Politics & society, Research, Science & environment, Technology & engineering

Ph.D. students learn how to tug at federal purse strings

Students learned skills for communicating with policymakers to help secure research funding

Berkeley Ph.D. students Andrew Bremer (left), Jo Bairzin (right) with Representative Mark DeSaulnier (center) of California's 11th District in Washington, D.C.

Berkeley Ph.D. students Andrew Bremer (left), Jo Bairzin (right) with Representative Mark DeSaulnier (center) of California’s 11th District, in Washington, D.C.

Four Berkeley Ph.D. students in STEM fields recently headed to Washington, D.C., to learn a critical skill that that has nothing to do with physics, biology or engineering: how to effectively communicate with policymakers to secure funding from the federal government.

The foursome attended the Catalyzing Advocacy in Science and Engineering (CASE) workshop, held by the American Association for the Advancement of Science (AAAS). CASE educates STEM students on science policy matters – including in-depth learning about the mechanisms of federal research spending and how to engage with policymakers as scientists.

Their time in D.C. culminated with a meeting with real live California politicians, including Representative Mark DeSaulnier and staffers from the offices of Representatives Barbara Lee,  Kevin McCarthy and  Nancy Pelosi and Senators Tammy Baldwin and Ben Sasse. The students presented their research and talked about the federal funding that enabled it and the importance of this type of funding to scientific and technological progress.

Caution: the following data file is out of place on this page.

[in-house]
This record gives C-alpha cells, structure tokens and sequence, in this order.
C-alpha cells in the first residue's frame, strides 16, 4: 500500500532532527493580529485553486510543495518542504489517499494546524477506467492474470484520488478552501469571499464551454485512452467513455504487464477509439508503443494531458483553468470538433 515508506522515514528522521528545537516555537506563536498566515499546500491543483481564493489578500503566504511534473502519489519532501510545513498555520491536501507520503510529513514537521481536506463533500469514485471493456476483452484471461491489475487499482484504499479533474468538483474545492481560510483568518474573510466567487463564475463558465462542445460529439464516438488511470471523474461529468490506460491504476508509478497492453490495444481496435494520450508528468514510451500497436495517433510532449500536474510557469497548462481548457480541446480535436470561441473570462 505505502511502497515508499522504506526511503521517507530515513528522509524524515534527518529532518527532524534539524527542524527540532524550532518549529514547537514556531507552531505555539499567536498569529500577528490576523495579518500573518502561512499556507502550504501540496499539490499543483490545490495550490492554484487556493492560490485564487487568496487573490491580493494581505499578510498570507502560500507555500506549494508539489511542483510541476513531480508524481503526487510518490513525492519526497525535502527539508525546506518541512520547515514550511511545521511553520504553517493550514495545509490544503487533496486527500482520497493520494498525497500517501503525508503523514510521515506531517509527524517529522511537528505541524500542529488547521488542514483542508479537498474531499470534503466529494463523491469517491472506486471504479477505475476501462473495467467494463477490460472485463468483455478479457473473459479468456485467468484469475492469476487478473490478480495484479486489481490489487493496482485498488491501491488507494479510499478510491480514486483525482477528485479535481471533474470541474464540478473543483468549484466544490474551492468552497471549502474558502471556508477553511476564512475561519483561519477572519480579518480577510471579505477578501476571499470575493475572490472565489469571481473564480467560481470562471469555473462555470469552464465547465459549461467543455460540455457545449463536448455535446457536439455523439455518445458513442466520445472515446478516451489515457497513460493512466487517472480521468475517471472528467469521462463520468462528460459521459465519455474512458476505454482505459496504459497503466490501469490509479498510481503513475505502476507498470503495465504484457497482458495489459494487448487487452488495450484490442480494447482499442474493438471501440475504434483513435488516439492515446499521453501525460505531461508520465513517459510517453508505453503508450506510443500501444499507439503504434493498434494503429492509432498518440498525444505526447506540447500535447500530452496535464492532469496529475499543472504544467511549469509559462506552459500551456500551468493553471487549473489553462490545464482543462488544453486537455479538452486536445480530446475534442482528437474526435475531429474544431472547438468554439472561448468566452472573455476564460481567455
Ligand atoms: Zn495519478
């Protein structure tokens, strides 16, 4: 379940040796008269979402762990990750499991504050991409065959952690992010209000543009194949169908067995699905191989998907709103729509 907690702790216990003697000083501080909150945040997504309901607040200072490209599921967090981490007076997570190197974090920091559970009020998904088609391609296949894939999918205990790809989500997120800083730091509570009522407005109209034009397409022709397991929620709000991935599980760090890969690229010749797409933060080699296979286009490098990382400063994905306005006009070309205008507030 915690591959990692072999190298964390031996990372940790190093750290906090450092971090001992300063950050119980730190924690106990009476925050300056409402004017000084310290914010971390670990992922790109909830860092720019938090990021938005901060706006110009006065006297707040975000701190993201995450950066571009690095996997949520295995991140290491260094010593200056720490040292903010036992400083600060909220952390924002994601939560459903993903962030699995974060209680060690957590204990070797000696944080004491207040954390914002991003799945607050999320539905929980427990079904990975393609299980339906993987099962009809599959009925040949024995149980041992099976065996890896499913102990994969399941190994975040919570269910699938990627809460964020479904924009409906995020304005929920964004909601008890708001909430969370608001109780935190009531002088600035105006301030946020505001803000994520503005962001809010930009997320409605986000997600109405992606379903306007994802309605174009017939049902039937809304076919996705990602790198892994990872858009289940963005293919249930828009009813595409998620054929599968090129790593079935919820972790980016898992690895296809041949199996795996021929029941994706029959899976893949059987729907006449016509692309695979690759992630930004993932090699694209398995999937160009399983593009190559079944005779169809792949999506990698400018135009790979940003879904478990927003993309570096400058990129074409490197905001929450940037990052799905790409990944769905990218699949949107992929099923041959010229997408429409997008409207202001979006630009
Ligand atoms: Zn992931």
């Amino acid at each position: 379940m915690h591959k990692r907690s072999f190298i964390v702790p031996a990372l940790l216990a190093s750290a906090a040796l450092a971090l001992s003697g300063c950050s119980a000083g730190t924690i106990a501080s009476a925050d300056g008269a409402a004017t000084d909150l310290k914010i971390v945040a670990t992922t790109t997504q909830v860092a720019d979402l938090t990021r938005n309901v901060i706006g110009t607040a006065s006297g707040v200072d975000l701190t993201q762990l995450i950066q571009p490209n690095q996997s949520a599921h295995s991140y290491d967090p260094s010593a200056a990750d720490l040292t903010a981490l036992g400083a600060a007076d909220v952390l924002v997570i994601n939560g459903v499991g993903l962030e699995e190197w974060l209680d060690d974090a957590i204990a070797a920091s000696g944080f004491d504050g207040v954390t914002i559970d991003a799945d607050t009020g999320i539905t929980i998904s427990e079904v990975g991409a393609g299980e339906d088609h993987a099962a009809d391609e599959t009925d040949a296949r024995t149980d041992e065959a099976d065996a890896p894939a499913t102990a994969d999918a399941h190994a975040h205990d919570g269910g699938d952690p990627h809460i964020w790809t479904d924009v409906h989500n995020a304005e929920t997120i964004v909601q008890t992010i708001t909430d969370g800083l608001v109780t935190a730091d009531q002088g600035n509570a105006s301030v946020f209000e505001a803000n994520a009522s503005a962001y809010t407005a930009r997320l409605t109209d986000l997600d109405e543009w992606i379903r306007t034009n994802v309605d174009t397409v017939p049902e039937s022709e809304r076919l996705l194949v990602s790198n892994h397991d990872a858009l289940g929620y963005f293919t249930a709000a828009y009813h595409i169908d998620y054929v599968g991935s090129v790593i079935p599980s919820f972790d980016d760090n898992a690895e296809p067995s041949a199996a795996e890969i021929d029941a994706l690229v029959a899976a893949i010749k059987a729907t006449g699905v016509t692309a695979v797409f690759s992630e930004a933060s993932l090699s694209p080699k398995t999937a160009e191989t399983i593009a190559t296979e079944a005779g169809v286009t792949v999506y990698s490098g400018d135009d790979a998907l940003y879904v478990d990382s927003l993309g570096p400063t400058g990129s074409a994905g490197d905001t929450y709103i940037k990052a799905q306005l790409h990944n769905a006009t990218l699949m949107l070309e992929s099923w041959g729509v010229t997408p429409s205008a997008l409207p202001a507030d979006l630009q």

The evidence of the importance of these skills came in the $1.3 trillion federal omnibus spending bill that was passed last Friday. Included was the largest increase in research spending in nearly a decade, according to AAAS. Research and development spending in the bill totals $176.7 billion – up nearly 13 percent over last year’s budget.

“Despite the vast implications of federal policy on science and research in the U.S., I haven’t received any formal education related to government or policymaking as a STEM student beyond my high school civics classes,” says Andrew Bremer, a Ph.D. student in the UC Berkeley-UCSF Graduate Program in Bioengineering.

“The workshop enabled me to better understand science policy at the federal level and offered useful professional development to become a strong advocate for science as a graduate student and in my future career,” he added.

The students also learned about the structure and organization of Congress, the federal budget, and ways to accomplish effective science communication and civic engagement.

Now back at Berkeley, the four students who attended are planning on sharing their newfound knowledge by holding events for the wider campus community. More information can be found at the science policy at Berkeley webpage.